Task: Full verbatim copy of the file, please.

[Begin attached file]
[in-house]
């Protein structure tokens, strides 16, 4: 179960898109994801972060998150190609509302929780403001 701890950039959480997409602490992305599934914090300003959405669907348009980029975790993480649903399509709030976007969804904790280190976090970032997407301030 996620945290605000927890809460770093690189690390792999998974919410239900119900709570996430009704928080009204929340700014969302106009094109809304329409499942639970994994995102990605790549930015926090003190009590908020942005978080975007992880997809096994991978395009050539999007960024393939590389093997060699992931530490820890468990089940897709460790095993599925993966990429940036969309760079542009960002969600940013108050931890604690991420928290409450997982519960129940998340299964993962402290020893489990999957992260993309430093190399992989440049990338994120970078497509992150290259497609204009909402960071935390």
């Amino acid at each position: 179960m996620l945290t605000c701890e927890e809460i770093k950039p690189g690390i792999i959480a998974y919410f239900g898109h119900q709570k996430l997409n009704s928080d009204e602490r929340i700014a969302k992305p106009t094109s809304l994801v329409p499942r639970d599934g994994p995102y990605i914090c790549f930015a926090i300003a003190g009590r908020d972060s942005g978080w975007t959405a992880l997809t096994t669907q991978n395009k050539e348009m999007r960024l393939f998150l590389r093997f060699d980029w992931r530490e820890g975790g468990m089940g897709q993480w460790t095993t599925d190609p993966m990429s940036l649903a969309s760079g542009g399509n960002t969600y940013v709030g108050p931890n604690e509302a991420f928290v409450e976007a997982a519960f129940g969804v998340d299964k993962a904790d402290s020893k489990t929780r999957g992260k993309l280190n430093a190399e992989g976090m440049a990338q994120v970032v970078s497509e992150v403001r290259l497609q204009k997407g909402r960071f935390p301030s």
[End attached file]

[in-house]
């Protein structure tokens, strides 16, 4: 179960898109994801972060998150190609509302929780403001 701890950039959480997409602490992305599934914090300003959405669907348009980029975790993480649903399509709030976007969804904790280190976090970032997407301030 996620945290605000927890809460770093690189690390792999998974919410239900119900709570996430009704928080009204929340700014969302106009094109809304329409499942639970994994995102990605790549930015926090003190009590908020942005978080975007992880997809096994991978395009050539999007960024393939590389093997060699992931530490820890468990089940897709460790095993599925993966990429940036969309760079542009960002969600940013108050931890604690991420928290409450997982519960129940998340299964993962402290020893489990999957992260993309430093190399992989440049990338994120970078497509992150290259497609204009909402960071935390």
């Amino acid at each position: 179960m996620l945290t605000c701890e927890e809460i770093k950039p690189g690390i792999i959480a998974y919410f239900g898109h119900q709570k996430l997409n009704s928080d009204e602490r929340i700014a969302k992305p106009t094109s809304l994801v329409p499942r639970d599934g994994p995102y990605i914090c790549f930015a926090i300003a003190g009590r908020d972060s942005g978080w975007t959405a992880l997809t096994t669907q991978n395009k050539e348009m999007r960024l393939f998150l590389r093997f060699d980029w992931r530490e820890g975790g468990m089940g897709q993480w460790t095993t599925d190609p993966m990429s940036l649903a969309s760079g542009g399509n960002t969600y940013v709030g108050p931890n604690e509302a991420f928290v409450e976007a997982a519960f129940g969804v998340d299964k993962a904790d402290s020893k489990t929780r999957g992260k993309l280190n430093a190399e992989g976090m440049a990338q994120v970032v970078s497509e992150v403001r290259l497609q204009k997407g909402r960071f935390p301030s």